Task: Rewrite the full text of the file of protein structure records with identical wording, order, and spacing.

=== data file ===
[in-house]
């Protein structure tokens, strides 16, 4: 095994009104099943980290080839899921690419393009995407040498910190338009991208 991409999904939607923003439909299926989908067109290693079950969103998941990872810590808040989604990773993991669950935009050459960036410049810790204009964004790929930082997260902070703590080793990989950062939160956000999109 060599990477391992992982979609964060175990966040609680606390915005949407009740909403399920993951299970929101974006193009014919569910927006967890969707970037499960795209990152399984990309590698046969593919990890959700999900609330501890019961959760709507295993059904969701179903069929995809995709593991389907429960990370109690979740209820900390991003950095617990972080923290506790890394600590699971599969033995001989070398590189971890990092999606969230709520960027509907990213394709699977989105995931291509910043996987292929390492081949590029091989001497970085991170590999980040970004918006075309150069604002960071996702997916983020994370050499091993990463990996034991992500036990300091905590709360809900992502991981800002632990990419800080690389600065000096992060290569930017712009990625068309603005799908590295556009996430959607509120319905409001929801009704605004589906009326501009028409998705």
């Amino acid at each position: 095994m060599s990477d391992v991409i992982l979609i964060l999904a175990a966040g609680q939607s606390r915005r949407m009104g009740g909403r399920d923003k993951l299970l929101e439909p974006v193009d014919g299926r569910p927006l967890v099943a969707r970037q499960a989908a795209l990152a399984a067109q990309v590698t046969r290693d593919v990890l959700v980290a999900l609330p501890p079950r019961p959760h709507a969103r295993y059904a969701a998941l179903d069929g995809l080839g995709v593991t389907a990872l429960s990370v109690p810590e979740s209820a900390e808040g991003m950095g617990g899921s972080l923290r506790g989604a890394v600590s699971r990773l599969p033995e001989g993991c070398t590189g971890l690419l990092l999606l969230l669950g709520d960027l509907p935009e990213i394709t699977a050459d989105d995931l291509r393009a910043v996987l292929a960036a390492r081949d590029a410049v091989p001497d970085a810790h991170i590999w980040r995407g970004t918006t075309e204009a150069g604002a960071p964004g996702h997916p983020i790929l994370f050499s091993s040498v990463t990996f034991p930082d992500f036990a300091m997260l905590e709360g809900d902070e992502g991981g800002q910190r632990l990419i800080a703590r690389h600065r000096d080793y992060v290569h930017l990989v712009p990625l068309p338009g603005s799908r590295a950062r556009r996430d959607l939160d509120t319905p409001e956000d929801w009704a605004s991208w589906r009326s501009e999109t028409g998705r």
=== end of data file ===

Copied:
[in-house]
């Protein structure tokens, strides 16, 4: 095994009104099943980290080839899921690419393009995407040498910190338009991208 991409999904939607923003439909299926989908067109290693079950969103998941990872810590808040989604990773993991669950935009050459960036410049810790204009964004790929930082997260902070703590080793990989950062939160956000999109 060599990477391992992982979609964060175990966040609680606390915005949407009740909403399920993951299970929101974006193009014919569910927006967890969707970037499960795209990152399984990309590698046969593919990890959700999900609330501890019961959760709507295993059904969701179903069929995809995709593991389907429960990370109690979740209820900390991003950095617990972080923290506790890394600590699971599969033995001989070398590189971890990092999606969230709520960027509907990213394709699977989105995931291509910043996987292929390492081949590029091989001497970085991170590999980040970004918006075309150069604002960071996702997916983020994370050499091993990463990996034991992500036990300091905590709360809900992502991981800002632990990419800080690389600065000096992060290569930017712009990625068309603005799908590295556009996430959607509120319905409001929801009704605004589906009326501009028409998705």
């Amino acid at each position: 095994m060599s990477d391992v991409i992982l979609i964060l999904a175990a966040g609680q939607s606390r915005r949407m009104g009740g909403r399920d923003k993951l299970l929101e439909p974006v193009d014919g299926r569910p927006l967890v099943a969707r970037q499960a989908a795209l990152a399984a067109q990309v590698t046969r290693d593919v990890l959700v980290a999900l609330p501890p079950r019961p959760h709507a969103r295993y059904a969701a998941l179903d069929g995809l080839g995709v593991t389907a990872l429960s990370v109690p810590e979740s209820a900390e808040g991003m950095g617990g899921s972080l923290r506790g989604a890394v600590s699971r990773l599969p033995e001989g993991c070398t590189g971890l690419l990092l999606l969230l669950g709520d960027l509907p935009e990213i394709t699977a050459d989105d995931l291509r393009a910043v996987l292929a960036a390492r081949d590029a410049v091989p001497d970085a810790h991170i590999w980040r995407g970004t918006t075309e204009a150069g604002a960071p964004g996702h997916p983020i790929l994370f050499s091993s040498v990463t990996f034991p930082d992500f036990a300091m997260l905590e709360g809900d902070e992502g991981g800002q910190r632990l990419i800080a703590r690389h600065r000096d080793y992060v290569h930017l990989v712009p990625l068309p338009g603005s799908r590295a950062r556009r996430d959607l939160d509120t319905p409001e956000d929801w009704a605004s991208w589906r009326s501009e999109t028409g998705r």